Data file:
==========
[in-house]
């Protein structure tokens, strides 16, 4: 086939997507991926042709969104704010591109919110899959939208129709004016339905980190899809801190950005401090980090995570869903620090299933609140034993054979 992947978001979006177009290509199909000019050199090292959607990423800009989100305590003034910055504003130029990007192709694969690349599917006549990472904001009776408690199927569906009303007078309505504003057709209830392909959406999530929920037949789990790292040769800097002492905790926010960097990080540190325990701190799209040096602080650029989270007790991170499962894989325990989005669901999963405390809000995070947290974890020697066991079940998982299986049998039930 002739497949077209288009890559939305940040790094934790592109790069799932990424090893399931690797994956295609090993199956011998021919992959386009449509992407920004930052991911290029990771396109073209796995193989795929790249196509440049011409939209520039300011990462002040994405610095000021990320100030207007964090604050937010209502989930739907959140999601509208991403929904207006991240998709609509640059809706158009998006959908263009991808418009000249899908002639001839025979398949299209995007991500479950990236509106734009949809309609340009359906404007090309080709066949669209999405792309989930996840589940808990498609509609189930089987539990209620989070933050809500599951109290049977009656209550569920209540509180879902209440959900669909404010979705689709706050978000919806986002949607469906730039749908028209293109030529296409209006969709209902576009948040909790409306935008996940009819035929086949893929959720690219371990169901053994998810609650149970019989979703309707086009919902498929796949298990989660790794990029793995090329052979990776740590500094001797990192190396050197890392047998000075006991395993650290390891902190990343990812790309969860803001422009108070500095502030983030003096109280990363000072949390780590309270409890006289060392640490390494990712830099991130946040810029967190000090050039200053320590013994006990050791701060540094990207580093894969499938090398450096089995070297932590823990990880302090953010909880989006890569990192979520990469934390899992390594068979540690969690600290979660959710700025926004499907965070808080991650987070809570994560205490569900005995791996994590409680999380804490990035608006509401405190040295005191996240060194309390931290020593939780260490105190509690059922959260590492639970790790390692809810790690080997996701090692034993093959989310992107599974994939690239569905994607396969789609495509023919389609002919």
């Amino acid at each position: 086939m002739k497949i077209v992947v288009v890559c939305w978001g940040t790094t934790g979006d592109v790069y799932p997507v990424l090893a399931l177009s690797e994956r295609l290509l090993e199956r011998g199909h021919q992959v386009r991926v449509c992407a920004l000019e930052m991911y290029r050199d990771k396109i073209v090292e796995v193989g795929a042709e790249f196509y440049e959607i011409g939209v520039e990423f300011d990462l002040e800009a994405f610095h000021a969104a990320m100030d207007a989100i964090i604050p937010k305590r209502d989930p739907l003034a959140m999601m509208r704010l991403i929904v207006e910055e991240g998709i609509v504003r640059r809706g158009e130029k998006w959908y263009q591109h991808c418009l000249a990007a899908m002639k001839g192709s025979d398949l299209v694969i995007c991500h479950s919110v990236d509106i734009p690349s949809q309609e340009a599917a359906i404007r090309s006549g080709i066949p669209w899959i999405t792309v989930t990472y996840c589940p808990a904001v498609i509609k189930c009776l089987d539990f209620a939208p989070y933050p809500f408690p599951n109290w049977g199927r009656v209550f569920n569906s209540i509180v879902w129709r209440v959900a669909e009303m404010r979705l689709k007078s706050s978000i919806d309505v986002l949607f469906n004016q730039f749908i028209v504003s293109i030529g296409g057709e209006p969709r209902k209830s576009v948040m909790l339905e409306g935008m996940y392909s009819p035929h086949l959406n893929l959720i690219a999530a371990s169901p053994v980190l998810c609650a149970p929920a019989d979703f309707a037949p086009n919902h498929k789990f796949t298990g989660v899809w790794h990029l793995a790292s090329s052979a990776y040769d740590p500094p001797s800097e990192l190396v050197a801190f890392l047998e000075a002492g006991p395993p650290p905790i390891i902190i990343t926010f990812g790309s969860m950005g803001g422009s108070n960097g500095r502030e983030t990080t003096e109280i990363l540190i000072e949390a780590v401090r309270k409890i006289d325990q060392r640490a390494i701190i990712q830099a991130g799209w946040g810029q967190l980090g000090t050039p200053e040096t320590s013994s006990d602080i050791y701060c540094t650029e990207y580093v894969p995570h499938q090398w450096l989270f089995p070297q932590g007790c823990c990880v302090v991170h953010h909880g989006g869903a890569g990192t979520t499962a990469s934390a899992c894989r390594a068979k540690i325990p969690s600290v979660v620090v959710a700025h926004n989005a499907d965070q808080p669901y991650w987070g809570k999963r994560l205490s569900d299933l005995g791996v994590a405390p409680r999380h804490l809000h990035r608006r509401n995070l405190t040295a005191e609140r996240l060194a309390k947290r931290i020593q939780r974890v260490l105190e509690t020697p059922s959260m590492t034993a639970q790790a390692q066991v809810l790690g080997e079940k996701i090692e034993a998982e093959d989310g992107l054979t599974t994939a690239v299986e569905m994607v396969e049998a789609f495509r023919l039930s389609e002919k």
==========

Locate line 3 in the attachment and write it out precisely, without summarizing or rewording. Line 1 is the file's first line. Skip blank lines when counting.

């Amino acid at each position: 086939m002739k497949i077209v992947v288009v890559c939305w978001g940040t790094t934790g979006d592109v790069y799932p997507v990424l090893a399931l177009s690797e994956r295609l290509l090993e199956r011998g199909h021919q992959v386009r991926v449509c992407a920004l000019e930052m991911y290029r050199d990771k396109i073209v090292e796995v193989g795929a042709e790249f196509y440049e959607i011409g939209v520039e990423f300011d990462l002040e800009a994405f610095h000021a969104a990320m100030d207007a989100i964090i604050p937010k305590r209502d989930p739907l003034a959140m999601m509208r704010l991403i929904v207006e910055e991240g998709i609509v504003r640059r809706g158009e130029k998006w959908y263009q591109h991808c418009l000249a990007a899908m002639k001839g192709s025979d398949l299209v694969i995007c991500h479950s919110v990236d509106i734009p690349s949809q309609e340009a599917a359906i404007r090309s006549g080709i066949p669209w899959i999405t792309v989930t990472y996840c589940p808990a904001v498609i509609k189930c009776l089987d539990f209620a939208p989070y933050p809500f408690p599951n109290w049977g199927r009656v209550f569920n569906s209540i509180v879902w129709r209440v959900a669909e009303m404010r979705l689709k007078s706050s978000i919806d309505v986002l949607f469906n004016q730039f749908i028209v504003s293109i030529g296409g057709e209006p969709r209902k209830s576009v948040m909790l339905e409306g935008m996940y392909s009819p035929h086949l959406n893929l959720i690219a999530a371990s169901p053994v980190l998810c609650a149970p929920a019989d979703f309707a037949p086009n919902h498929k789990f796949t298990g989660v899809w790794h990029l793995a790292s090329s052979a990776y040769d740590p500094p001797s800097e990192l190396v050197a801190f890392l047998e000075a002492g006991p395993p650290p905790i390891i902190i990343t926010f990812g790309s969860m950005g803001g422009s108070n960097g500095r502030e983030t990080t003096e109280i990363l540190i000072e949390a780590v401090r309270k409890i006289d325990q060392r640490a390494i701190i990712q830099a991130g799209w946040g810029q967190l980090g000090t050039p200053e040096t320590s013994s006990d602080i050791y701060c540094t650029e990207y580093v894969p995570h499938q090398w450096l989270f089995p070297q932590g007790c823990c990880v302090v991170h953010h909880g989006g869903a890569g990192t979520t499962a990469s934390a899992c894989r390594a068979k540690i325990p969690s600290v979660v620090v959710a700025h926004n989005a499907d965070q808080p669901y991650w987070g809570k999963r994560l205490s569900d299933l005995g791996v994590a405390p409680r999380h804490l809000h990035r608006r509401n995070l405190t040295a005191e609140r996240l060194a309390k947290r931290i020593q939780r974890v260490l105190e509690t020697p059922s959260m590492t034993a639970q790790a390692q066991v809810l790690g080997e079940k996701i090692e034993a998982e093959d989310g992107l054979t599974t994939a690239v299986e569905m994607v396969e049998a789609f495509r023919l039930s389609e002919k």